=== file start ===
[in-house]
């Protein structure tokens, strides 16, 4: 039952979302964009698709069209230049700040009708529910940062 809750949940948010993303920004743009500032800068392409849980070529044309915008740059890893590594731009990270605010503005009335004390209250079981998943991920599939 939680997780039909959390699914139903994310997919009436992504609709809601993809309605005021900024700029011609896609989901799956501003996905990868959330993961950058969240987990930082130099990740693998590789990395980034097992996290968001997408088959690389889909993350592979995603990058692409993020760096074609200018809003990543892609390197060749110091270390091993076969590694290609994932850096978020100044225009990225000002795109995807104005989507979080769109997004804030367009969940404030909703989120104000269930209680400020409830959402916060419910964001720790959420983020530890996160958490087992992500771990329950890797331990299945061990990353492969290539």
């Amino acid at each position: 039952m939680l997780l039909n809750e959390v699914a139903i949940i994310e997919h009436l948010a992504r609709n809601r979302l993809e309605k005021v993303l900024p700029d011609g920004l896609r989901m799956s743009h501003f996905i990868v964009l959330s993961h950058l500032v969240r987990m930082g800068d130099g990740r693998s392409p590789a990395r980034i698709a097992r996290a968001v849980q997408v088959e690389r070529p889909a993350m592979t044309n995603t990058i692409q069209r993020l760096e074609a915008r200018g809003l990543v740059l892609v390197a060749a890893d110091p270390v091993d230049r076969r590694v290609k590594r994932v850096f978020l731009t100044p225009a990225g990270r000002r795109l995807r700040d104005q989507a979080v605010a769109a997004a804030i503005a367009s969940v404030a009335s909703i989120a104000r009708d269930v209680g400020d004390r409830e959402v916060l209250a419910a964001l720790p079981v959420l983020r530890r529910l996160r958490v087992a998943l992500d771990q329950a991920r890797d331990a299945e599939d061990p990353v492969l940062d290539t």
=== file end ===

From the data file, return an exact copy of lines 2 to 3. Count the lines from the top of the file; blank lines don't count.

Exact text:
């Protein structure tokens, strides 16, 4: 039952979302964009698709069209230049700040009708529910940062 809750949940948010993303920004743009500032800068392409849980070529044309915008740059890893590594731009990270605010503005009335004390209250079981998943991920599939 939680997780039909959390699914139903994310997919009436992504609709809601993809309605005021900024700029011609896609989901799956501003996905990868959330993961950058969240987990930082130099990740693998590789990395980034097992996290968001997408088959690389889909993350592979995603990058692409993020760096074609200018809003990543892609390197060749110091270390091993076969590694290609994932850096978020100044225009990225000002795109995807104005989507979080769109997004804030367009969940404030909703989120104000269930209680400020409830959402916060419910964001720790959420983020530890996160958490087992992500771990329950890797331990299945061990990353492969290539």
């Amino acid at each position: 039952m939680l997780l039909n809750e959390v699914a139903i949940i994310e997919h009436l948010a992504r609709n809601r979302l993809e309605k005021v993303l900024p700029d011609g920004l896609r989901m799956s743009h501003f996905i990868v964009l959330s993961h950058l500032v969240r987990m930082g800068d130099g990740r693998s392409p590789a990395r980034i698709a097992r996290a968001v849980q997408v088959e690389r070529p889909a993350m592979t044309n995603t990058i692409q069209r993020l760096e074609a915008r200018g809003l990543v740059l892609v390197a060749a890893d110091p270390v091993d230049r076969r590694v290609k590594r994932v850096f978020l731009t100044p225009a990225g990270r000002r795109l995807r700040d104005q989507a979080v605010a769109a997004a804030i503005a367009s969940v404030a009335s909703i989120a104000r009708d269930v209680g400020d004390r409830e959402v916060l209250a419910a964001l720790p079981v959420l983020r530890r529910l996160r958490v087992a998943l992500d771990q329950a991920r890797d331990a299945e599939d061990p990353v492969l940062d290539t």